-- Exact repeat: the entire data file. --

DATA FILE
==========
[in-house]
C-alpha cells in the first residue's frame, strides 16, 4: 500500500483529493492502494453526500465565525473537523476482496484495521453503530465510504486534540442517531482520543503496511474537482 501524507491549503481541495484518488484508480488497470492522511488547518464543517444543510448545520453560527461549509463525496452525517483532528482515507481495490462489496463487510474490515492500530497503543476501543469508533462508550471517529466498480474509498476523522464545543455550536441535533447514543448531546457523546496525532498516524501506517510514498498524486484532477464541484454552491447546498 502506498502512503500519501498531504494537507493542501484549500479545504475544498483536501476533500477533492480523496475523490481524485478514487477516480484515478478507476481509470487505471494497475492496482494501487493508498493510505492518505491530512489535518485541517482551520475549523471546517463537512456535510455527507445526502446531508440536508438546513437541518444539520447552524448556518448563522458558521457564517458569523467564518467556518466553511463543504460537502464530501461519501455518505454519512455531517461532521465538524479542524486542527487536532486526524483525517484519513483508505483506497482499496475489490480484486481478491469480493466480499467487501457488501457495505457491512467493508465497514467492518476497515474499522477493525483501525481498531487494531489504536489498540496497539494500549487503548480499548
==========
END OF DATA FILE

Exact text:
[in-house]
C-alpha cells in the first residue's frame, strides 16, 4: 500500500483529493492502494453526500465565525473537523476482496484495521453503530465510504486534540442517531482520543503496511474537482 501524507491549503481541495484518488484508480488497470492522511488547518464543517444543510448545520453560527461549509463525496452525517483532528482515507481495490462489496463487510474490515492500530497503543476501543469508533462508550471517529466498480474509498476523522464545543455550536441535533447514543448531546457523546496525532498516524501506517510514498498524486484532477464541484454552491447546498 502506498502512503500519501498531504494537507493542501484549500479545504475544498483536501476533500477533492480523496475523490481524485478514487477516480484515478478507476481509470487505471494497475492496482494501487493508498493510505492518505491530512489535518485541517482551520475549523471546517463537512456535510455527507445526502446531508440536508438546513437541518444539520447552524448556518448563522458558521457564517458569523467564518467556518466553511463543504460537502464530501461519501455518505454519512455531517461532521465538524479542524486542527487536532486526524483525517484519513483508505483506497482499496475489490480484486481478491469480493466480499467487501457488501457495505457491512467493508465497514467492518476497515474499522477493525483501525481498531487494531489504536489498540496497539494500549487503548480499548